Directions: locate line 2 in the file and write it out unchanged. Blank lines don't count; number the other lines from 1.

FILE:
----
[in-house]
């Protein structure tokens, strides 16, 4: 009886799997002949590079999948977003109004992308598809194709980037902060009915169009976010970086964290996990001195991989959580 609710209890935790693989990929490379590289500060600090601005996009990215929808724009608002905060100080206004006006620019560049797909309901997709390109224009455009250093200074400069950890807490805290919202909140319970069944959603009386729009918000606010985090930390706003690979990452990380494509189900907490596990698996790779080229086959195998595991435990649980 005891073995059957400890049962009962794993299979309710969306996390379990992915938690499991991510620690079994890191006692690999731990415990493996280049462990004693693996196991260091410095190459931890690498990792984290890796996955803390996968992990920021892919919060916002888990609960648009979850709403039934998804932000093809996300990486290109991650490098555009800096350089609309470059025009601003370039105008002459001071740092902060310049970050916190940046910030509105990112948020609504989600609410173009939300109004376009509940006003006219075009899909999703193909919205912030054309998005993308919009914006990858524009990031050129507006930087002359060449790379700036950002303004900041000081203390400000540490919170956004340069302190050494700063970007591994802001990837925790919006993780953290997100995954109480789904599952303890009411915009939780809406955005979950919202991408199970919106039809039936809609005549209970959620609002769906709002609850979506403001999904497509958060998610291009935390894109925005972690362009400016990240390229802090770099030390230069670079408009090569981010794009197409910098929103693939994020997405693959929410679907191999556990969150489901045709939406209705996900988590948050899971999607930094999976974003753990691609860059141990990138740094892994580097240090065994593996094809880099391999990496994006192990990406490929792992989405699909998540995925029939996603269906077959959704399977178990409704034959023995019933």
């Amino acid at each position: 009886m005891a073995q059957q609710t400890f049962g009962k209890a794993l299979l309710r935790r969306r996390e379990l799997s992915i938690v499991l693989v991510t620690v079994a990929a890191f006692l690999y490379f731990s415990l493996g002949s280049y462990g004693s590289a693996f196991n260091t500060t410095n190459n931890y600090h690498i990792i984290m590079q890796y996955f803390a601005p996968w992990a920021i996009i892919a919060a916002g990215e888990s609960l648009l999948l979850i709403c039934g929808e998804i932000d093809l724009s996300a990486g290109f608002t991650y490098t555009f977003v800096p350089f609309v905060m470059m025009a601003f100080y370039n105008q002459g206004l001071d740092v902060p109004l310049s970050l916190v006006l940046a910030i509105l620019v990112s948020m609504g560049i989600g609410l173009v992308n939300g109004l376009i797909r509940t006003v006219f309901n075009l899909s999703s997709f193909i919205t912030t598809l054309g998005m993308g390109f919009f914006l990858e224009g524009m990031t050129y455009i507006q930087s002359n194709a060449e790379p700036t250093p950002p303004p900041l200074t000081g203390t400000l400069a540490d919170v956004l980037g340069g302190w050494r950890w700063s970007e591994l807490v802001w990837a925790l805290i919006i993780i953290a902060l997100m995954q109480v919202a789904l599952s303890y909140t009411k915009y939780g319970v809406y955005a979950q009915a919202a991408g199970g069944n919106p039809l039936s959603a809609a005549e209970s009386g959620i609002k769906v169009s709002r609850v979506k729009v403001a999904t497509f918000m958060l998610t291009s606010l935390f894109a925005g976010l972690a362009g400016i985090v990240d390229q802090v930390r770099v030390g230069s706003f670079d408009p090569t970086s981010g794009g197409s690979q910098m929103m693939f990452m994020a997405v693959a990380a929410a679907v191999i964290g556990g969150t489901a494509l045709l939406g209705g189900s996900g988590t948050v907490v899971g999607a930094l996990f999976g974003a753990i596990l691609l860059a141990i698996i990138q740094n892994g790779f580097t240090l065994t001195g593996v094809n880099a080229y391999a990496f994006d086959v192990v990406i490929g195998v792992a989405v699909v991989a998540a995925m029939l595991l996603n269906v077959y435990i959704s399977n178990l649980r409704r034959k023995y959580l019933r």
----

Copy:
């Protein structure tokens, strides 16, 4: 009886799997002949590079999948977003109004992308598809194709980037902060009915169009976010970086964290996990001195991989959580 609710209890935790693989990929490379590289500060600090601005996009990215929808724009608002905060100080206004006006620019560049797909309901997709390109224009455009250093200074400069950890807490805290919202909140319970069944959603009386729009918000606010985090930390706003690979990452990380494509189900907490596990698996790779080229086959195998595991435990649980 005891073995059957400890049962009962794993299979309710969306996390379990992915938690499991991510620690079994890191006692690999731990415990493996280049462990004693693996196991260091410095190459931890690498990792984290890796996955803390996968992990920021892919919060916002888990609960648009979850709403039934998804932000093809996300990486290109991650490098555009800096350089609309470059025009601003370039105008002459001071740092902060310049970050916190940046910030509105990112948020609504989600609410173009939300109004376009509940006003006219075009899909999703193909919205912030054309998005993308919009914006990858524009990031050129507006930087002359060449790379700036950002303004900041000081203390400000540490919170956004340069302190050494700063970007591994802001990837925790919006993780953290997100995954109480789904599952303890009411915009939780809406955005979950919202991408199970919106039809039936809609005549209970959620609002769906709002609850979506403001999904497509958060998610291009935390894109925005972690362009400016990240390229802090770099030390230069670079408009090569981010794009197409910098929103693939994020997405693959929410679907191999556990969150489901045709939406209705996900988590948050899971999607930094999976974003753990691609860059141990990138740094892994580097240090065994593996094809880099391999990496994006192990990406490929792992989405699909998540995925029939996603269906077959959704399977178990409704034959023995019933």